I’ve written several Go powered web services for both work and hobby. Using snippets of previously written code I was able to host a primitive API that returned a hard coded price via JSON.

Return a hardcoded JSON payload.

Of course returning an inaccurate, hard coded price for exchange isn’t going to fly. I added in Coinbase by creating a goroutine that updated the current trade price for BTC every 10 seconds. I also made the current price a global variable to allow all application calls to my service to quickly return the current price instead of calling Coinbase every time I got a request.

Testing was a simple cURL command:

curl -X GET

An important thing to notice is I’m using HTTPS. Getting a valid TLS certificate with LetsEncrypt is extremely easy. There is no excuse not to provide proper HTTPS support nowadays with scripts like Lego that do the work for you.

With the goal of keeping this project drop dead simple, I spun up my web service the easiest way I knew how. First, I loaded up a very basic Ubuntu droplet on DigitalOcean and started the firewall only allowing SSH, HTTP, and HTTPS. Then I installed Go, git, and tmux, then cloned my repo. After compiling, I started the service in tmux and it can forever be reached at

iOS App and Logo

Next I started a new iOS project in swift. Starting with a single page application I added in the basic labels and a progress bar to fill out the app. I realized here that I would need a decently sized and decently looking logo.

Created in less than 15 minutes on Logojoy

Using the recently released Logojoy service, I was able to create and purchase a simple logo in about 15 minutes (promo code “x4nmvh” for $20 off). I was provided with 4 different versions of the logo, several different file formats (including .svg), and Dawson was kind enough to not only tell me the font used in my Logo, but he also personally emailed the font files which I was able to then use in my app!

Once I threw my logo into the app I got cooking on the API request to update the price. The swift code for making GET requests was mostly copy/pasted from StackOverflow, just remember to make sure you update UI on the main thread!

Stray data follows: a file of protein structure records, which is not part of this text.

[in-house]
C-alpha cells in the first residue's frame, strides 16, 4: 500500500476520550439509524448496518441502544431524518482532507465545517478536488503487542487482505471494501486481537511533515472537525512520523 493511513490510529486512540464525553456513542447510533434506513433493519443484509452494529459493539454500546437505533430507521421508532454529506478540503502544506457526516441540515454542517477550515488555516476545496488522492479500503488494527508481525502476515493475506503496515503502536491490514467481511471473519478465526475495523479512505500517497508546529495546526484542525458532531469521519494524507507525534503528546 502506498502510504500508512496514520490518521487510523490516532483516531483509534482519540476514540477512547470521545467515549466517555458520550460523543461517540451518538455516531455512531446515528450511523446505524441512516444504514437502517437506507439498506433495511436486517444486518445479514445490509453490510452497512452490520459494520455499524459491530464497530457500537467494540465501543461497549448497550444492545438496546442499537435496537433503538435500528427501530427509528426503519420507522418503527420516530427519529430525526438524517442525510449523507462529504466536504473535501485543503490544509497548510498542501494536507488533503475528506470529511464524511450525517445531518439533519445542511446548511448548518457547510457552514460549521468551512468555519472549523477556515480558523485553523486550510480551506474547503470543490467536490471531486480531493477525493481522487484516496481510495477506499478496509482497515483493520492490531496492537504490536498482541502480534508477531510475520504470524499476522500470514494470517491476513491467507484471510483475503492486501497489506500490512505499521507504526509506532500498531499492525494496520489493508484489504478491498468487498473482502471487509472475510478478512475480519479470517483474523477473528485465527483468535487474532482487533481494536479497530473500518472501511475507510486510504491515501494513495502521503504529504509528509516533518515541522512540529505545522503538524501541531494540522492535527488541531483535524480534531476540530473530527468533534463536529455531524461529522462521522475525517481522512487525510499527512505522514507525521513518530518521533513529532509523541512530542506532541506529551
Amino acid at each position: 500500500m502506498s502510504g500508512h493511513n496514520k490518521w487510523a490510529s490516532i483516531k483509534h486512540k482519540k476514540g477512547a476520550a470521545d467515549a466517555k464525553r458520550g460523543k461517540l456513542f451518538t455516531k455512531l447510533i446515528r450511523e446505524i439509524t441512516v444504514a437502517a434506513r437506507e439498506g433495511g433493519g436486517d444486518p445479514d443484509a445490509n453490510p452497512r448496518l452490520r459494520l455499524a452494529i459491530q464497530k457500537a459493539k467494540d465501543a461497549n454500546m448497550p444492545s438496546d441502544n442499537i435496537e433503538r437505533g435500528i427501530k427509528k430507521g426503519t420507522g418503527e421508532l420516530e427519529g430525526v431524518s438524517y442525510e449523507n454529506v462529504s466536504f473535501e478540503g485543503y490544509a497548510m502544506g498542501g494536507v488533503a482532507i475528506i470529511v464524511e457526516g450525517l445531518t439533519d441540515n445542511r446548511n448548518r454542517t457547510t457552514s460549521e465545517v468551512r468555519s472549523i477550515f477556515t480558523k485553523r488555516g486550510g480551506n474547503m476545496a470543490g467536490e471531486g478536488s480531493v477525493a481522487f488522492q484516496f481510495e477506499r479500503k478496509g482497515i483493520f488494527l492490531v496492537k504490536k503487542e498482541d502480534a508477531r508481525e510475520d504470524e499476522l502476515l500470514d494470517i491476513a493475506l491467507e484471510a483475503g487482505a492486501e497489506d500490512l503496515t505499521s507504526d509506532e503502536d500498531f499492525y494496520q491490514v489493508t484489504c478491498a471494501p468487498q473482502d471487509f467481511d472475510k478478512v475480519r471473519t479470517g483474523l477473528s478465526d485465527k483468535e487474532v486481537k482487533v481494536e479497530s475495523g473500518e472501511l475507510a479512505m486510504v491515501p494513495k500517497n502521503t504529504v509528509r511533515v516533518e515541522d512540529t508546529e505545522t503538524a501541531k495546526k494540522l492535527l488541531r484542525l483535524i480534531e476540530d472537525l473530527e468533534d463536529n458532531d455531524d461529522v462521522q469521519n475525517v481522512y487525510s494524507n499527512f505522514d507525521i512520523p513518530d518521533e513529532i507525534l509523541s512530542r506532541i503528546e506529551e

I made the progress bar continuously scroll for 15 seconds before resetting and triggering another price update against my server. Right above the progress bar is a hidden UILabel that will warn users if there is any network trouble reaching the server to update.

Lastly, I placed an AdMob smart banner ad at the bottom. I think it really rounds out the whole app design. Also it earns me money.

App Store Submission

Now that I had everything working, I decided to release it! Why wait to finish the other features?

I’ll be honest, it’s not fun to submit apps to Apple. They are very picky. Luckily, this app is drop dead simple so I didn’t have to worry about a demo account or a demo video showing off it’s features.

Here’s a brief list of things needed to get the app ready for submission:

  1. Buy an Apple Developer membership ($99 a year)
  2. Create distribution provisioning profile
  3. Create icons in sizes that fit all supported devices
  4. Take screenshots of the app in action for the store
  5. Fill out all the required info for selling an app

Also, if this isn’t the first version of the app, you must make sure to increment the version appropriately.


It took me three days in total to design and create a fully functioning iOS app with server component. Brainstorming the design and implementing the server took slightly more than a day, and creating the iOS app took another. Within the third day, I created the logo, added it to the app, and got the App Store submission ready to submit.

Please check out the app and, most importantly to me, shoot me some feedback! Leave comments here, review the app on iTunes, submit an issue in the repos, or send me a message on Twitter!

Brady Sullivan